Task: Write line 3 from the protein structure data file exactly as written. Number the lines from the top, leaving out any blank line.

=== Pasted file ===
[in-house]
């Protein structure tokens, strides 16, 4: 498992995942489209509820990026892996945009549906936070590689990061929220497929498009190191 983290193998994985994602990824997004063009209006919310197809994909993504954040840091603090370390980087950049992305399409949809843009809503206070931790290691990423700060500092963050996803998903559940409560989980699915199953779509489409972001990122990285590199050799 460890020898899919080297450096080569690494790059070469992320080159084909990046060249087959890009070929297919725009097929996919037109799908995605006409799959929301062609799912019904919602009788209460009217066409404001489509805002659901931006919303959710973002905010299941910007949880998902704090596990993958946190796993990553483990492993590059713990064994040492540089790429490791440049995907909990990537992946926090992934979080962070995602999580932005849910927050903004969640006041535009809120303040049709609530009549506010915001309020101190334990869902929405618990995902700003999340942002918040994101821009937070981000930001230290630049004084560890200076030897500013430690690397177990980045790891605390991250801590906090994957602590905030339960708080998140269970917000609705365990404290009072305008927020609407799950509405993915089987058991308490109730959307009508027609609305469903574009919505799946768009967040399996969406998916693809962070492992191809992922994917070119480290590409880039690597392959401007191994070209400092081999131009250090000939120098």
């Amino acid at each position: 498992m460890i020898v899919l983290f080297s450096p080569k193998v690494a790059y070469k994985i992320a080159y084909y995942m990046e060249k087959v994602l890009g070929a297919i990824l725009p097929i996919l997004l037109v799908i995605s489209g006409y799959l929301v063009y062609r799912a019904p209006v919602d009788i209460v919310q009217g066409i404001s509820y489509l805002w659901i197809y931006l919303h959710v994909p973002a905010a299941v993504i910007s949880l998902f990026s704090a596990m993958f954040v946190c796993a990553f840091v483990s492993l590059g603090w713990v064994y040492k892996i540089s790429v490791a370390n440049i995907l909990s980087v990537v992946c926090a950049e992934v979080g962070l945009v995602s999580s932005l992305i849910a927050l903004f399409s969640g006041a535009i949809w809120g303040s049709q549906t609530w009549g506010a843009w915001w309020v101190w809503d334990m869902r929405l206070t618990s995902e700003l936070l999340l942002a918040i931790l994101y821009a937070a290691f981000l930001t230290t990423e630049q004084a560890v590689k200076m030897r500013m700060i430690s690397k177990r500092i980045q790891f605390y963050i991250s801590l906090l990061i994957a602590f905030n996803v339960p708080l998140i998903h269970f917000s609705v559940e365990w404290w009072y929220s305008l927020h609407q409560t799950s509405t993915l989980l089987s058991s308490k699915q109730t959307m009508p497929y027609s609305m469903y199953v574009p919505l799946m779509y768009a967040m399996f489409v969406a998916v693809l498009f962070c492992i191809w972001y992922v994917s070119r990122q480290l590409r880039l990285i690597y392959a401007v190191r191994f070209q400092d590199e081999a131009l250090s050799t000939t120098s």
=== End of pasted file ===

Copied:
């Amino acid at each position: 498992m460890i020898v899919l983290f080297s450096p080569k193998v690494a790059y070469k994985i992320a080159y084909y995942m990046e060249k087959v994602l890009g070929a297919i990824l725009p097929i996919l997004l037109v799908i995605s489209g006409y799959l929301v063009y062609r799912a019904p209006v919602d009788i209460v919310q009217g066409i404001s509820y489509l805002w659901i197809y931006l919303h959710v994909p973002a905010a299941v993504i910007s949880l998902f990026s704090a596990m993958f954040v946190c796993a990553f840091v483990s492993l590059g603090w713990v064994y040492k892996i540089s790429v490791a370390n440049i995907l909990s980087v990537v992946c926090a950049e992934v979080g962070l945009v995602s999580s932005l992305i849910a927050l903004f399409s969640g006041a535009i949809w809120g303040s049709q549906t609530w009549g506010a843009w915001w309020v101190w809503d334990m869902r929405l206070t618990s995902e700003l936070l999340l942002a918040i931790l994101y821009a937070a290691f981000l930001t230290t990423e630049q004084a560890v590689k200076m030897r500013m700060i430690s690397k177990r500092i980045q790891f605390y963050i991250s801590l906090l990061i994957a602590f905030n996803v339960p708080l998140i998903h269970f917000s609705v559940e365990w404290w009072y929220s305008l927020h609407q409560t799950s509405t993915l989980l089987s058991s308490k699915q109730t959307m009508p497929y027609s609305m469903y199953v574009p919505l799946m779509y768009a967040m399996f489409v969406a998916v693809l498009f962070c492992i191809w972001y992922v994917s070119r990122q480290l590409r880039l990285i690597y392959a401007v190191r191994f070209q400092d590199e081999a131009l250090s050799t000939t120098s």